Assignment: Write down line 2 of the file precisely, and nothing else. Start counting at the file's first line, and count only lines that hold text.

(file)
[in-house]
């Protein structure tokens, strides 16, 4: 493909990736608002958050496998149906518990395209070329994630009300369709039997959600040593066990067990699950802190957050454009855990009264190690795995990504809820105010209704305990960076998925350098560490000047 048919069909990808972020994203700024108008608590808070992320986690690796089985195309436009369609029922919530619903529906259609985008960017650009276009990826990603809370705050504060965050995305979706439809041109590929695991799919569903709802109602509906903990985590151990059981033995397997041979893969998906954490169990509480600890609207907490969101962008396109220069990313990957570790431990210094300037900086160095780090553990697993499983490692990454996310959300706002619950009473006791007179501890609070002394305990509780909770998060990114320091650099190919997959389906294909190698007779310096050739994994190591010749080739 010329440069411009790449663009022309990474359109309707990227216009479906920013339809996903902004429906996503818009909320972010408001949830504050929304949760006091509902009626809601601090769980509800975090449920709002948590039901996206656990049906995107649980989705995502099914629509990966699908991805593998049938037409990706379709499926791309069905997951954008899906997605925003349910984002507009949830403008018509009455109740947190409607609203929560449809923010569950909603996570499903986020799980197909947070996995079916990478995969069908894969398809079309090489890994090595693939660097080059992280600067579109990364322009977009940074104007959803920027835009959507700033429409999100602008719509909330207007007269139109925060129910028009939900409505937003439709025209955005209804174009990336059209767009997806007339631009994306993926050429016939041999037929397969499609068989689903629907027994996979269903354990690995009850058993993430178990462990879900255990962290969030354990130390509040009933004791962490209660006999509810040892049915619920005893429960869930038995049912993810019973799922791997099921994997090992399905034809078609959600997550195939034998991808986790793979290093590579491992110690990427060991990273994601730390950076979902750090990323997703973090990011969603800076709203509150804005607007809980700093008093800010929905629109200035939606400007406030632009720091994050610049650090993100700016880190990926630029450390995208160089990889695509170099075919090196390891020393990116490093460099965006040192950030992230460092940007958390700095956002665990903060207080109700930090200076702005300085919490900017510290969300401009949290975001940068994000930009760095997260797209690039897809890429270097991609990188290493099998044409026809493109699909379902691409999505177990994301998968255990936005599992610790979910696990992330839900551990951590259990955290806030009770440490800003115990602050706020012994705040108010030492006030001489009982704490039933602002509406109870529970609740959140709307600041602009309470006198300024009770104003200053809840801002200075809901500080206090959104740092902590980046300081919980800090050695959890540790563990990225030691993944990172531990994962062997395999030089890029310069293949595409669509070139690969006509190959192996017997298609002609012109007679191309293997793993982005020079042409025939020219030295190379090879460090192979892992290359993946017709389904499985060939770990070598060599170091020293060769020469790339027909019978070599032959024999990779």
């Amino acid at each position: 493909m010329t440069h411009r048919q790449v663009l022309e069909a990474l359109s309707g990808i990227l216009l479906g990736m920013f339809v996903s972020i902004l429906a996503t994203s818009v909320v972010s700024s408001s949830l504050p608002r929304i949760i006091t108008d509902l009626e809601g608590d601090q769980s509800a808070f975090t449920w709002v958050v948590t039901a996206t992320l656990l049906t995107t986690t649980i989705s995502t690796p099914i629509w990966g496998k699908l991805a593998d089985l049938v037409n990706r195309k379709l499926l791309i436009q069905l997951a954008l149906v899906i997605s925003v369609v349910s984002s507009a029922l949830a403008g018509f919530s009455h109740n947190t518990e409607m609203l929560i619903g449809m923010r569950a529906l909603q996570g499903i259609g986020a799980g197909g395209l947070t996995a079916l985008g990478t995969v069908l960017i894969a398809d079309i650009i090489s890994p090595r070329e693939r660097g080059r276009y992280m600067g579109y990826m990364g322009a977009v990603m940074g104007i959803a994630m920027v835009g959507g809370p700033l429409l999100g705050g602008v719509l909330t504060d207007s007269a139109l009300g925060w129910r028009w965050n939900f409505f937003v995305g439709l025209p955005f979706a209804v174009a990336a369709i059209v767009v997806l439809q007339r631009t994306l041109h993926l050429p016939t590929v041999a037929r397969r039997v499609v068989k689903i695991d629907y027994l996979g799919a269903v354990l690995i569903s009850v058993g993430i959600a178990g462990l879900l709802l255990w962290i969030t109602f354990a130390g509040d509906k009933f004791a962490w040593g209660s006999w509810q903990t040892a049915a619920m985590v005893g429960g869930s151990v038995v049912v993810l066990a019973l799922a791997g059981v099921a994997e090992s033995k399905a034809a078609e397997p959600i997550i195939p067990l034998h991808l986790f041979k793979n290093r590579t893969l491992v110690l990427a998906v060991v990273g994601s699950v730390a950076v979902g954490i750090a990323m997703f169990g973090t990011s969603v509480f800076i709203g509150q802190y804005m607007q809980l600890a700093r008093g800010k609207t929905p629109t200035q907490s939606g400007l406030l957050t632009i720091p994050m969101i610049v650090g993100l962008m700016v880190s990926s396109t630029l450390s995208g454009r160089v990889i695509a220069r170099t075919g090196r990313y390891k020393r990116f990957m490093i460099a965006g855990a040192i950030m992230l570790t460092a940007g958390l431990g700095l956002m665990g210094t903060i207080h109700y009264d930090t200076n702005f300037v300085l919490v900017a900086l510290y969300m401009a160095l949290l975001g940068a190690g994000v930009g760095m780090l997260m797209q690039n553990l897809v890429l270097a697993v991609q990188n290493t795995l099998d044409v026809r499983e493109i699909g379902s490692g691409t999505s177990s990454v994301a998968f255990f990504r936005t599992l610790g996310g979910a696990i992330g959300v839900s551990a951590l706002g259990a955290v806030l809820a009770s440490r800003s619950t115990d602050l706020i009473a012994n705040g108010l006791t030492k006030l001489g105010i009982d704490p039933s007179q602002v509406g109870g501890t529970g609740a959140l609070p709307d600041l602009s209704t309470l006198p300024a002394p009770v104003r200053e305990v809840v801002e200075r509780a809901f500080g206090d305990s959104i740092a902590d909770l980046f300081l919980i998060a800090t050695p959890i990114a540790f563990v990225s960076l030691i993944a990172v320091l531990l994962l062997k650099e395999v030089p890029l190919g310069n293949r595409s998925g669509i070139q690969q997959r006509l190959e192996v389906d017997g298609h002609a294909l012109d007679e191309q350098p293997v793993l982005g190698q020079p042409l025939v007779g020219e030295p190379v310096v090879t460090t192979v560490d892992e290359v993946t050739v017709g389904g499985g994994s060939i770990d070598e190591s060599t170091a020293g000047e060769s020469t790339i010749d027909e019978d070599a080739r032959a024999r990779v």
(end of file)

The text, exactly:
């Protein structure tokens, strides 16, 4: 493909990736608002958050496998149906518990395209070329994630009300369709039997959600040593066990067990699950802190957050454009855990009264190690795995990504809820105010209704305990960076998925350098560490000047 048919069909990808972020994203700024108008608590808070992320986690690796089985195309436009369609029922919530619903529906259609985008960017650009276009990826990603809370705050504060965050995305979706439809041109590929695991799919569903709802109602509906903990985590151990059981033995397997041979893969998906954490169990509480600890609207907490969101962008396109220069990313990957570790431990210094300037900086160095780090553990697993499983490692990454996310959300706002619950009473006791007179501890609070002394305990509780909770998060990114320091650099190919997959389906294909190698007779310096050739994994190591010749080739 010329440069411009790449663009022309990474359109309707990227216009479906920013339809996903902004429906996503818009909320972010408001949830504050929304949760006091509902009626809601601090769980509800975090449920709002948590039901996206656990049906995107649980989705995502099914629509990966699908991805593998049938037409990706379709499926791309069905997951954008899906997605925003349910984002507009949830403008018509009455109740947190409607609203929560449809923010569950909603996570499903986020799980197909947070996995079916990478995969069908894969398809079309090489890994090595693939660097080059992280600067579109990364322009977009940074104007959803920027835009959507700033429409999100602008719509909330207007007269139109925060129910028009939900409505937003439709025209955005209804174009990336059209767009997806007339631009994306993926050429016939041999037929397969499609068989689903629907027994996979269903354990690995009850058993993430178990462990879900255990962290969030354990130390509040009933004791962490209660006999509810040892049915619920005893429960869930038995049912993810019973799922791997099921994997090992399905034809078609959600997550195939034998991808986790793979290093590579491992110690990427060991990273994601730390950076979902750090990323997703973090990011969603800076709203509150804005607007809980700093008093800010929905629109200035939606400007406030632009720091994050610049650090993100700016880190990926630029450390995208160089990889695509170099075919090196390891020393990116490093460099965006040192950030992230460092940007958390700095956002665990903060207080109700930090200076702005300085919490900017510290969300401009949290975001940068994000930009760095997260797209690039897809890429270097991609990188290493099998044409026809493109699909379902691409999505177990994301998968255990936005599992610790979910696990992330839900551990951590259990955290806030009770440490800003115990602050706020012994705040108010030492006030001489009982704490039933602002509406109870529970609740959140709307600041602009309470006198300024009770104003200053809840801002200075809901500080206090959104740092902590980046300081919980800090050695959890540790563990990225030691993944990172531990994962062997395999030089890029310069293949595409669509070139690969006509190959192996017997298609002609012109007679191309293997793993982005020079042409025939020219030295190379090879460090192979892992290359993946017709389904499985060939770990070598060599170091020293060769020469790339027909019978070599032959024999990779």